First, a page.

Tiny “biobots” made from human windpipe cells encouraged damaged neural tissue to repair itself in a lab experiment — potentially foreshadowing a future in which creations like this patrol our bodies, healing damage, delivering drugs, and more.
The background: In a study published in 2020, researchers at Tufts University and the University of Vermont (UVM) harvested and incubated skin cells from frog embryos until they were tiny balls.
They then sculpted the spheres into specific shapes — dictated by an algorithm — and added layers of cardiac stem cells to them in precise locations.
When they were done, they had created “xenobots,” assembled from frog cells, that could move around and perform entirely new actions based on their designs — one kind of xenobot would push pellets around a petri dish, for example, while another would spin in circles.
“These are novel living machines,” co-lead researcher Joshua Bongard said at the time. “They’re neither a traditional robot nor a known species of animal. It’s a new class of artifact: a living, programmable organism.”
These biological robots might one day navigate the human body, delivering drugs, performing surgery, clearing plaques from artery walls, and more, the team hypothesized in its study.
In 2021, the researchers updated their xenobots to be faster, have memories, and no longer require heart cells. But a major hurdle still stood between the group and its dream of using the biobots in medicine: they were made from frog cells.
That meant the xenobots would likely trigger an immune response in a person, and while immunosuppression could prevent this, it leaves patients at high risk of infection.
Anthrobots, assemble: Building on this xenobot research, Tufts scientists have now developed “anthrobots.”
These biobots are derived from adult human cells, meaning a patient could use their own cells and avoid triggering an immune response. The biobots don’t reproduce and biodegrade after about 45-60 days in the lab, which would further reduce risks to patients.
Anthrobots are also easier to make than their predecessors.
“Anthrobots self-assemble in the lab dish,” said study co-author Gizem Gumuskaya. “Unlike xenobots, they don’t require tweezers or scalpels to give them shape, and we can use adult cells — even cells from elderly patients — instead of embryonic cells.”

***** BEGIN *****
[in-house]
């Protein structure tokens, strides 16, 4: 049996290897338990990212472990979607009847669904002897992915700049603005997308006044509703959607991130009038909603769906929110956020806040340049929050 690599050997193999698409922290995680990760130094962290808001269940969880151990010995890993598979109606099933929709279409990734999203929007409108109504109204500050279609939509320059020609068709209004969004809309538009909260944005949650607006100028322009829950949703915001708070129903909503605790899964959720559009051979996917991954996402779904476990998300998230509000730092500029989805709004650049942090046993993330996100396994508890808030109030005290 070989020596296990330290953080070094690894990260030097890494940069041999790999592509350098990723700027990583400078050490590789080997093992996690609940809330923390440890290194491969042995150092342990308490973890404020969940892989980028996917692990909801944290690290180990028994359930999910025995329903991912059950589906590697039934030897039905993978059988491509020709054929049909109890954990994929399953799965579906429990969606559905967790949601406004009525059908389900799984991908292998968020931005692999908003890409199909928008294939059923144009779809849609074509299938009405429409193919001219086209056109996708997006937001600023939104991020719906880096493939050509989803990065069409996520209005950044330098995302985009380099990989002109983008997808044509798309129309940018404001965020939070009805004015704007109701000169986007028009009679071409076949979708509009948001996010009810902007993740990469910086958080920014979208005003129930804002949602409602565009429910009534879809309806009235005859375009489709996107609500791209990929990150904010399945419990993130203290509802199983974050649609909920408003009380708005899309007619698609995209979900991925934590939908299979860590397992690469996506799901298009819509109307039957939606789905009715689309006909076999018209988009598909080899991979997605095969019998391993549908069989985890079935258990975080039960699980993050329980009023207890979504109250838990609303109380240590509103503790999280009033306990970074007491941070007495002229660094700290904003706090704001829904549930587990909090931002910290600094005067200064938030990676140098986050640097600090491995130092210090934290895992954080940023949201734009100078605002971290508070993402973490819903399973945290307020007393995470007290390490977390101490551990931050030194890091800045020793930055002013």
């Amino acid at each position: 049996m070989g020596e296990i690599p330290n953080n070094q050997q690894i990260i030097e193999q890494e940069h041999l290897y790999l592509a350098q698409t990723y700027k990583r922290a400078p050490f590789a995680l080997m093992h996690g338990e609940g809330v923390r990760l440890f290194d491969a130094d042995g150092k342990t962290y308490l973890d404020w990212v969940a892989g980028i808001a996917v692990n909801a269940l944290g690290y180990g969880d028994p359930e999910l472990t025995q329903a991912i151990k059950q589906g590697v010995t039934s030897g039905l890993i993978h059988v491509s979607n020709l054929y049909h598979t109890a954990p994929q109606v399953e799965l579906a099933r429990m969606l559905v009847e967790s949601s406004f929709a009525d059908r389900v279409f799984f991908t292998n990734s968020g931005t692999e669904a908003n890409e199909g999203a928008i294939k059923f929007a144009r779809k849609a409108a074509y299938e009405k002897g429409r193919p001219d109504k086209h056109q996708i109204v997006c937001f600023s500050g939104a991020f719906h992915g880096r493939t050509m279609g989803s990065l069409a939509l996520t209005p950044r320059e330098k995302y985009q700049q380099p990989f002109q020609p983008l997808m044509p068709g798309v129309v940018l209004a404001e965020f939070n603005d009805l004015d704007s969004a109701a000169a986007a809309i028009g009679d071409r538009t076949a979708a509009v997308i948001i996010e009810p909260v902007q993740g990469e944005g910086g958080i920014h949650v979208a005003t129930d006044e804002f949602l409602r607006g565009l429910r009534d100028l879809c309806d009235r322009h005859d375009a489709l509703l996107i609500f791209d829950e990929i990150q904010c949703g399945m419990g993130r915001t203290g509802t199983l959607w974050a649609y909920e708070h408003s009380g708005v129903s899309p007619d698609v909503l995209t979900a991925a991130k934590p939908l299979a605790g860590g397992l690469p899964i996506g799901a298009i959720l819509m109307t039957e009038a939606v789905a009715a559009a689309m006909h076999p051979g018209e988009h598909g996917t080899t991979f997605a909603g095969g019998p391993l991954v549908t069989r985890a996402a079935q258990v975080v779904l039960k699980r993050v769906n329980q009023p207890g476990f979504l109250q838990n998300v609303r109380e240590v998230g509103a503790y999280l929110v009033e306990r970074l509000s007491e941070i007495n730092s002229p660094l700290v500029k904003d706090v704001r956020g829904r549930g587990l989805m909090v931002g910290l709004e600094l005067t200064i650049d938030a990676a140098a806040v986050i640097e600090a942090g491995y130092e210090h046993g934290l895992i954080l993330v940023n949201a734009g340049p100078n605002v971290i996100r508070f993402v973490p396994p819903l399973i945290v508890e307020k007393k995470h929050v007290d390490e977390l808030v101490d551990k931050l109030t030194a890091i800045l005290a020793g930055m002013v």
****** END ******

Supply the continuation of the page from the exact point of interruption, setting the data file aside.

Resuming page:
“It’s fully scalable,” she continued. “We can produce swarms of these bots in parallel, which is a good start for developing a therapeutic tool.”
How it works: To create an anthrobot, the researchers start with a single cell taken from the surface of a person’s trachea. These cells in your windpipe are naturally covered in tiny, hair-like structures called “cilia” that help keep particles you breathe in out of your lungs.
This single cell is then placed in an environment resembling the human trachea and allowed to grow and multiply for 2 weeks.
At that point, the Tufts team only has a spherical clump of cells with all its cilia on the inside, so they place it in a solution that causes the hair-like structures to move to the exterior. Within days, the cilia start acting like oars, propelling the anthrobot around in its petri dish.
While no two anthrobots were exactly alike, the Tufts team discovered that they tended to assemble themselves into certain categories. Some were spherical, covered in cilia, and wiggled largely in place. Others were football-shaped, with patches of cilia — those tended to move horizontally for longer stretches.
These different shapes and capabilities could potentially lend themselves to different types of therapies in the future.
Neural repair: As a test of the little biobots, the Tufts team created a 2D layer of neurons in a petri dish and then scratched it with a metal rod. They then place a dense concentration of anthrobots on part of the “wound.”
Surprisingly, their presence seemed to encourage healing — new neurons grew below the anthrobots, but not on gaps that were left uncovered.
“It is fascinating and completely unexpected that normal patient tracheal cells, without modifying their DNA, can move on their own and encourage neuron growth across a region of damage,” said study leader Michael Levin, director of Tufts’ Center for Regenerative and Developmental Biology.
“We’re now looking at how the healing mechanism works, and asking what else these constructs can do,” he continued.
We’d love to hear from you! If you have a comment about this article or if you have a tip for a future Freethink story, please email us at [email protected].
This article Tiny biobots surprise their creators by healing wound is featured on Big Think.
The post “Tiny biobots surprise their creators by healing wound” by Kristin Houser was published on 12/16/2023 by bigthink.com